Inclusion By Design: A Tool for Faculty

After the 2013 Professional and Organizational Development Network (POD Network) Conference, three professors got together to create a tool to assist faculty with addressing inclusion in their courses.   They “were driven by a lack of available resources that provide a practical approach to digging deep into the nuances of one’s course.”   Inclusion By Design is the outcome of this collaborative effort.

In looking back at their work they authors said:

We spent a few years of designing and wrestling with what to call our creation (tool, audit, survey?) and eventually decided that it simply was a ‘tool’ to explore inclusion in one’s syllabus and course design. In our ongoing research, deliberations, and presentations of this tool at national conferences, three areas of intentional exploration emerged: inclusion and course context; text; and subtext. The complete tool is rather lengthy and exhaustive, rooted in theory and research on inclusion, multicultural education, universal design, implicit/unconscious bias, and the hidden curriculum

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Rick W. Burkett runs the John A. Logan College Teaching and Learning Center, teaches history, and heads an educational nonprofit. He publishes blogs on a wide variety of topics, including history, teaching and learning, student success, and teaching online.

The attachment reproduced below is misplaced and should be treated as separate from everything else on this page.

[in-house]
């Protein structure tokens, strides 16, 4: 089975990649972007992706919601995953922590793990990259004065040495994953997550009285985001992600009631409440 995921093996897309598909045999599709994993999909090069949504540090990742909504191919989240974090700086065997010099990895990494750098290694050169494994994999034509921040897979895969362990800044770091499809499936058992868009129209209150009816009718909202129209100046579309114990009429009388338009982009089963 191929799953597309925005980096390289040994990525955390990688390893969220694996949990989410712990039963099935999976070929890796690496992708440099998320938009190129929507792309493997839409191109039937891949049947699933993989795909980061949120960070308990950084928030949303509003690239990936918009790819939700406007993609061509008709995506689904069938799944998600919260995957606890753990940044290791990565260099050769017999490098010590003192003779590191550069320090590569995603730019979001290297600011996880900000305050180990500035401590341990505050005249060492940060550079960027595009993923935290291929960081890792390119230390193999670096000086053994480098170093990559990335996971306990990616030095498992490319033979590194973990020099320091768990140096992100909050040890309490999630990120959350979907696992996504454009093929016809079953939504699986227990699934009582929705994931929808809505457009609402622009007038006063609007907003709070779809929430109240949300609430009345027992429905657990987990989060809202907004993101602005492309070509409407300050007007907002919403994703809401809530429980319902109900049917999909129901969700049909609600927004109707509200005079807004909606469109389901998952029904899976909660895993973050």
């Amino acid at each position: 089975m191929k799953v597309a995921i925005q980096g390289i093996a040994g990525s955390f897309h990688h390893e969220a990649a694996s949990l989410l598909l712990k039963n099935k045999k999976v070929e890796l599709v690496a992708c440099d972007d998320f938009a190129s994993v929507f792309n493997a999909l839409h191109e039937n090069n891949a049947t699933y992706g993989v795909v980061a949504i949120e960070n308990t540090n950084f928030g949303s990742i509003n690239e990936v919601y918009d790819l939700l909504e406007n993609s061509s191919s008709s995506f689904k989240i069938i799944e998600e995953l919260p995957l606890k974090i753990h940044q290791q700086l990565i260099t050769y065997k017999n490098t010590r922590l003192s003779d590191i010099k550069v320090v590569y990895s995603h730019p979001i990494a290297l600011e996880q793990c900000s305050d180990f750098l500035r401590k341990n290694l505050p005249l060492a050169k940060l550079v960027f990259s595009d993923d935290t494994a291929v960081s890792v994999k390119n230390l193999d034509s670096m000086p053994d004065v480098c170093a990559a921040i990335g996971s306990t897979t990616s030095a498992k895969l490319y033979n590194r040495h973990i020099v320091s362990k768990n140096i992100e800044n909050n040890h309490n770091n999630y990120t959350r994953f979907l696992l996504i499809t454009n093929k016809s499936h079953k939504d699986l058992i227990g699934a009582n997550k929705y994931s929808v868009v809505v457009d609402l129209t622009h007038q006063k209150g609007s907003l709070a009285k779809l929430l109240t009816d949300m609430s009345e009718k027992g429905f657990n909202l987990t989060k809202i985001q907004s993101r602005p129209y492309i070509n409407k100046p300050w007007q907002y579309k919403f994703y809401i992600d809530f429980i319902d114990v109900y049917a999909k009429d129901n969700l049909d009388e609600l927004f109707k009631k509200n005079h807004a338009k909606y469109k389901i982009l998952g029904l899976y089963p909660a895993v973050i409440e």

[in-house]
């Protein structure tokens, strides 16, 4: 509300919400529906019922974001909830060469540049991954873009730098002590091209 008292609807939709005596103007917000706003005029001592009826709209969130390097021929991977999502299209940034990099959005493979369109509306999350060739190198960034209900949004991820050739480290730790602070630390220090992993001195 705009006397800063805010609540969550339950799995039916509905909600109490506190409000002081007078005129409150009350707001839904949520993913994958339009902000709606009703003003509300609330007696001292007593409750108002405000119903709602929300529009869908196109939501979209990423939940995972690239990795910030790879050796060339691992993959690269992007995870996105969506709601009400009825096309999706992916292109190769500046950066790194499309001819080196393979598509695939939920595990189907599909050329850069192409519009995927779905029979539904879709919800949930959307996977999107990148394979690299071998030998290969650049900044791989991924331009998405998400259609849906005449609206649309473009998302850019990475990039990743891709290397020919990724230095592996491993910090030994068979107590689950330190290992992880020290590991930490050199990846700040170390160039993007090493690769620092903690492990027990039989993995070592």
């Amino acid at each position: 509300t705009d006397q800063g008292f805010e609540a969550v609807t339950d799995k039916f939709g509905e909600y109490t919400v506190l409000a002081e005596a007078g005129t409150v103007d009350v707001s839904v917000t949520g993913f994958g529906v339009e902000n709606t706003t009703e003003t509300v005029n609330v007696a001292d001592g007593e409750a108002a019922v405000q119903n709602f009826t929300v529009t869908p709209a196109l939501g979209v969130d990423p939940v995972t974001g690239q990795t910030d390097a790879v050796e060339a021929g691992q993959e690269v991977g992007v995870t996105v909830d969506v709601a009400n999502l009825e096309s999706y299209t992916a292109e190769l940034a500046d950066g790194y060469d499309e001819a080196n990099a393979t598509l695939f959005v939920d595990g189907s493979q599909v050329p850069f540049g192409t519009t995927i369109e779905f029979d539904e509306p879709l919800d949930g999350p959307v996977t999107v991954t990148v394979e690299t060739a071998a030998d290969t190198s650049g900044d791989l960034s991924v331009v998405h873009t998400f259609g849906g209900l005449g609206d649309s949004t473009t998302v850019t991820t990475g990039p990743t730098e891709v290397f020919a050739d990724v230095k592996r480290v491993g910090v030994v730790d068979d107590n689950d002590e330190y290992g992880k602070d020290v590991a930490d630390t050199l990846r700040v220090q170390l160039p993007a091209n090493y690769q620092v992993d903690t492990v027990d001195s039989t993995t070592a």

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Faculty Focus: Classroom Discussion

Faculty Focus posted an entry to their blog about classroom discussions to address the following scenario:

In the typical college classroom a small handful of students make the vast majority of comments. As a teacher you want to create a classroom environment that helps students of various learning styles and personalities to feel comfortable enough to contribute as well as understand the importance of class preparation and active participation. To reach this goal requires a constant balancing act of encouraging quiet, reflective students to speak up and, occasionally, asking the most active contributors to hold back from commenting in order to give others a chance.

Faculty Focus asked members of its LinkedIn group to post their strategies for engaging students through classroom discussion.  They posted some excerpts from their members to the blog.

The full post, with member excerpts, is available here.

Rick W. Burkett runs the John A. Logan College Teaching and Learning Center, teaches history, and heads an educational nonprofit. He publishes blogs on a wide variety of topics, including history, teaching and learning, student success, and teaching online.
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